FTC probes Homeplus on charges to its vendors

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FTC probes Homeplus on charges to its vendors

The Fair Trade Commission is investigating Korea’s No. 2 discount chain Homeplus to see if it unfairly passed along operating expenses to its small- and medium-sized partners, raising the question whether the antitrust agency will investigate other retailers including E-Mart, Lotte Mart and department stores.

According to sources, some 20 inspectors from the agency were dispatched to Homeplus’s Yeoksam headquarters in southern Seoul on Monday after they received a complaint from small- and medium-sized vendors that Homeplus asked them to pay some expenses for sales representatives that sell their products in Homeplus stores.

Normally, small- and medium-sized partners hire sales reps to promote their products at large discount chain stores, but sources said Homeplus abandoned that tradition and directly managed and hired sales representatives.

Sources said the Korean affiliate of the British retail giant took flak from its partners over the higher costs.

Homeplus is also under suspicion for inflating sales incentives on small- and medium-sized companies.

Sales incentives are a part of commission fees that vendors pay the chains.

If the retailer was found to have committed related unfair practices, the FTC can slap fines on Homeplus to pay up to 90 percent of the expenses passed along to small- and medium-sized vendors.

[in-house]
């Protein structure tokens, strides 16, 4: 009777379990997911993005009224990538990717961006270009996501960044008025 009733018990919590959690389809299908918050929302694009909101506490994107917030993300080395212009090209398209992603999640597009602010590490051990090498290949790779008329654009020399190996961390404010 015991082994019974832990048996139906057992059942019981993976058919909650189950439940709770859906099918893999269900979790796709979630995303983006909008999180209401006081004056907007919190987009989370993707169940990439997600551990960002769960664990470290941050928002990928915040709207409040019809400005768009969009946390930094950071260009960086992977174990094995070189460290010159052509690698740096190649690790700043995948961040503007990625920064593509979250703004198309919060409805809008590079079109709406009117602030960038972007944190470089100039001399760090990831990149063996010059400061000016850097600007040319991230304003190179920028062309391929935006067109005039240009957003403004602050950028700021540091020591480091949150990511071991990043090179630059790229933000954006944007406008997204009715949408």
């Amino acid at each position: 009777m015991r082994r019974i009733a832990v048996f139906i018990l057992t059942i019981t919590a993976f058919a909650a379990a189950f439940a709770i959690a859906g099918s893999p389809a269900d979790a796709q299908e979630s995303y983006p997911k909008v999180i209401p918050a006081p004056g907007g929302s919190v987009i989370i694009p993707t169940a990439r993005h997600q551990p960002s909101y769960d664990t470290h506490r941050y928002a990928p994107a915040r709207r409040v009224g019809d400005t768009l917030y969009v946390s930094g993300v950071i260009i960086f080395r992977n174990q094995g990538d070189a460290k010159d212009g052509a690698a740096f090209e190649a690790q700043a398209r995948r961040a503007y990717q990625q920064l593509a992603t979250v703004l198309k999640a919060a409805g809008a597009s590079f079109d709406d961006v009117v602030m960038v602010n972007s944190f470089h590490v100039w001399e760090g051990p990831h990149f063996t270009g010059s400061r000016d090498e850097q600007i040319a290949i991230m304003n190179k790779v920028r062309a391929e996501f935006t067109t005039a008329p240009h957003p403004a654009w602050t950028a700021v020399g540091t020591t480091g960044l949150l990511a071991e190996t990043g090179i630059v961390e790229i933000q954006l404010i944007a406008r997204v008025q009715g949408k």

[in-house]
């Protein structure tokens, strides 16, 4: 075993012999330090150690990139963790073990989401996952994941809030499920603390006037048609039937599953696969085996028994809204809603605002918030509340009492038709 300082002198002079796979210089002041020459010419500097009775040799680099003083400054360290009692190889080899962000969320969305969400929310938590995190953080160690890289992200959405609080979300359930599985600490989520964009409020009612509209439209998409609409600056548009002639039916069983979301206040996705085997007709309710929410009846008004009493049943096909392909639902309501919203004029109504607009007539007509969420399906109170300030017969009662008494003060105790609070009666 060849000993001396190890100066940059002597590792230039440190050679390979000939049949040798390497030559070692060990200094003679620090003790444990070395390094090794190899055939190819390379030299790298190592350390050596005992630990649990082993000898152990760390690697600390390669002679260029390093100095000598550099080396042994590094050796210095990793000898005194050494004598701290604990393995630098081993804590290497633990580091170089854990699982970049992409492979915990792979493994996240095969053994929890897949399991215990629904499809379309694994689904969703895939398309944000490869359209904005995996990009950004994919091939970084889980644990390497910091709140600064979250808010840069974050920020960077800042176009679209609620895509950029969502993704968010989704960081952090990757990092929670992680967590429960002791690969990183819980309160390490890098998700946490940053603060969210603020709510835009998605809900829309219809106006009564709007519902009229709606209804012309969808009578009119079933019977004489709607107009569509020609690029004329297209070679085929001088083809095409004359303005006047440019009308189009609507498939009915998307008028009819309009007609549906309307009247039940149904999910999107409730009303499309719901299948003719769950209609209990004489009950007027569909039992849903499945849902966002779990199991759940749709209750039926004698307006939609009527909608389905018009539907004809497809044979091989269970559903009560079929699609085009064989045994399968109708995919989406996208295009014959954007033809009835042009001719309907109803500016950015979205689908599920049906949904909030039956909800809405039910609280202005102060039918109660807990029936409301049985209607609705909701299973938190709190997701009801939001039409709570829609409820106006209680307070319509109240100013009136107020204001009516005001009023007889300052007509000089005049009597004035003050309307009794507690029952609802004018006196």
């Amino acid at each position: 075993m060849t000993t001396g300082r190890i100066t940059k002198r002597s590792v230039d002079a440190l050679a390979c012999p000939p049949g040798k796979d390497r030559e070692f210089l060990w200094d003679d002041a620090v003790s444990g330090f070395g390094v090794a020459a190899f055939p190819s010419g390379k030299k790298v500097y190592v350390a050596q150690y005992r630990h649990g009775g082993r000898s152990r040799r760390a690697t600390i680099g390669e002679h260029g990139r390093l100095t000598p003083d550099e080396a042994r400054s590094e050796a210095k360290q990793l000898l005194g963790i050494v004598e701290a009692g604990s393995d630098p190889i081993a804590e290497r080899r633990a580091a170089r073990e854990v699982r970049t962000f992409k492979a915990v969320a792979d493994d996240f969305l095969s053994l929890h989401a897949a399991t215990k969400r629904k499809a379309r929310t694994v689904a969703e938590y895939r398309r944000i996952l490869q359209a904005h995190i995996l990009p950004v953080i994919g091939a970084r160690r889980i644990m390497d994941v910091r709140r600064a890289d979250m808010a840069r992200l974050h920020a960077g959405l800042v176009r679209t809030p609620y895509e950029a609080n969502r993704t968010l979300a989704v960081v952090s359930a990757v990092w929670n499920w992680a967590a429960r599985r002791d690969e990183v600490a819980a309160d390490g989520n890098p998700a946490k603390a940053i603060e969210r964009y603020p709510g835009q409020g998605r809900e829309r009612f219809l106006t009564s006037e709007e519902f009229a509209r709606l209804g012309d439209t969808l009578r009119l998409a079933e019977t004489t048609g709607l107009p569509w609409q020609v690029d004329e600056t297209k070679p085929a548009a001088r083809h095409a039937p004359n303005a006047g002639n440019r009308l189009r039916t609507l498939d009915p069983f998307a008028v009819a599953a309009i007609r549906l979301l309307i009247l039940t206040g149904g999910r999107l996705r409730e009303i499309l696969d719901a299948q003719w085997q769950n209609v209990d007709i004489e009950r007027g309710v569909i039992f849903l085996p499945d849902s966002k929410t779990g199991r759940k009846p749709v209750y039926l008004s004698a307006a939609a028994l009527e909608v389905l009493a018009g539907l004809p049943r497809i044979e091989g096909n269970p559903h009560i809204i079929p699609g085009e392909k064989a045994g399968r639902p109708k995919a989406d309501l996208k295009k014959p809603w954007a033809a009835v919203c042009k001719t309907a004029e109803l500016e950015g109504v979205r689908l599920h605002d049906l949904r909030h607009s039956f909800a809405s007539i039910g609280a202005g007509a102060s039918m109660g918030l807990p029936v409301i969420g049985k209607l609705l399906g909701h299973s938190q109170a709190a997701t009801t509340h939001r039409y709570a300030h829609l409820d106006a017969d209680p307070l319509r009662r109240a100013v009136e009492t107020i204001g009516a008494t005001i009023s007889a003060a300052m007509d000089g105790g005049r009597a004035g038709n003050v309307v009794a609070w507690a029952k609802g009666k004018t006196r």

Homeplus denied the allegations but said it “will fully cooperate with the government’s probe.”

Meanwhile, FTC senior officials yesterday met with executives of 11 big retailers and asked them to comply with the government’s shared-growth policy by lessening the burden on small- and medium-sized suppliers, as they promised last year.

At the time, the big retailers were criticized for charging high fees and commissions from small companies compared to what they charge luxury goods companies and large suppliers.

“We don’t have a plan to expand the Homeplus probe to other retailers yet,” a senior official at the FTC said at a press briefing yesterday.

But the official did indicate that the government may step in if the retailers fail to comply with their promises of last year.

“We want retailers to go beyond simply lowering commission fees. We want them to come up with realistic measures that can help small- and medium-sized firms to grow,” he said.


By Kim Mi-ju [mijukim@joongang.co,kr]

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